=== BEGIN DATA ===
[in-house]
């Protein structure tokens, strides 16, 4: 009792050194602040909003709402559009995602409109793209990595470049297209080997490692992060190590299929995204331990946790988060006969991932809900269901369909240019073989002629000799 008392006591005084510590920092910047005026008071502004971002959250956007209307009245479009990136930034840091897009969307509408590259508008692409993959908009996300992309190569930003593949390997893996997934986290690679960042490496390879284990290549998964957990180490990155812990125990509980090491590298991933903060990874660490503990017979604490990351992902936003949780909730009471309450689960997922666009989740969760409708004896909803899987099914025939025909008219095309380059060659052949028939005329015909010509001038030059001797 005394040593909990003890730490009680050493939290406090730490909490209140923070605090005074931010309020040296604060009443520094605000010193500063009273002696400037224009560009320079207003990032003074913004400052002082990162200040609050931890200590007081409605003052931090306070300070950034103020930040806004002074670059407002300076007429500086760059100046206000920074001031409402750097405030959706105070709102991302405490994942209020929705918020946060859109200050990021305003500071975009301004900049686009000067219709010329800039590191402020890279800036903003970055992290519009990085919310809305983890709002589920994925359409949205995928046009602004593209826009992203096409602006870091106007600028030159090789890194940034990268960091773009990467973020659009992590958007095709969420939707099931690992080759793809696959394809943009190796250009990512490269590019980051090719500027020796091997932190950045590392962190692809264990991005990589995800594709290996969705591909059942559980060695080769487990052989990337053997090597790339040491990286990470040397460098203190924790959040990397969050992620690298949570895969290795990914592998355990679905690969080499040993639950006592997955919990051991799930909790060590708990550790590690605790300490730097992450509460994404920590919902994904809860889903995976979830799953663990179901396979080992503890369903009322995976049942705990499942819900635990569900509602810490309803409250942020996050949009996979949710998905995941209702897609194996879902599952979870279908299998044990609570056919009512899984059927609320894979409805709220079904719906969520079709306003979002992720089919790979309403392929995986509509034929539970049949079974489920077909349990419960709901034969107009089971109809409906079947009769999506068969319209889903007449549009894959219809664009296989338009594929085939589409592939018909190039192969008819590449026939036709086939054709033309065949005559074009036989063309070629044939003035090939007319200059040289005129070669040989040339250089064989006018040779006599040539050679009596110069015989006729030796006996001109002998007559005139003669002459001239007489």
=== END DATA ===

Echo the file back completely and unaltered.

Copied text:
[in-house]
């Protein structure tokens, strides 16, 4: 009792050194602040909003709402559009995602409109793209990595470049297209080997490692992060190590299929995204331990946790988060006969991932809900269901369909240019073989002629000799 008392006591005084510590920092910047005026008071502004971002959250956007209307009245479009990136930034840091897009969307509408590259508008692409993959908009996300992309190569930003593949390997893996997934986290690679960042490496390879284990290549998964957990180490990155812990125990509980090491590298991933903060990874660490503990017979604490990351992902936003949780909730009471309450689960997922666009989740969760409708004896909803899987099914025939025909008219095309380059060659052949028939005329015909010509001038030059001797 005394040593909990003890730490009680050493939290406090730490909490209140923070605090005074931010309020040296604060009443520094605000010193500063009273002696400037224009560009320079207003990032003074913004400052002082990162200040609050931890200590007081409605003052931090306070300070950034103020930040806004002074670059407002300076007429500086760059100046206000920074001031409402750097405030959706105070709102991302405490994942209020929705918020946060859109200050990021305003500071975009301004900049686009000067219709010329800039590191402020890279800036903003970055992290519009990085919310809305983890709002589920994925359409949205995928046009602004593209826009992203096409602006870091106007600028030159090789890194940034990268960091773009990467973020659009992590958007095709969420939707099931690992080759793809696959394809943009190796250009990512490269590019980051090719500027020796091997932190950045590392962190692809264990991005990589995800594709290996969705591909059942559980060695080769487990052989990337053997090597790339040491990286990470040397460098203190924790959040990397969050992620690298949570895969290795990914592998355990679905690969080499040993639950006592997955919990051991799930909790060590708990550790590690605790300490730097992450509460994404920590919902994904809860889903995976979830799953663990179901396979080992503890369903009322995976049942705990499942819900635990569900509602810490309803409250942020996050949009996979949710998905995941209702897609194996879902599952979870279908299998044990609570056919009512899984059927609320894979409805709220079904719906969520079709306003979002992720089919790979309403392929995986509509034929539970049949079974489920077909349990419960709901034969107009089971109809409906079947009769999506068969319209889903007449549009894959219809664009296989338009594929085939589409592939018909190039192969008819590449026939036709086939054709033309065949005559074009036989063309070629044939003035090939007319200059040289005129070669040989040339250089064989006018040779006599040539050679009596110069015989006729030796006996001109002998007559005139003669002459001239007489």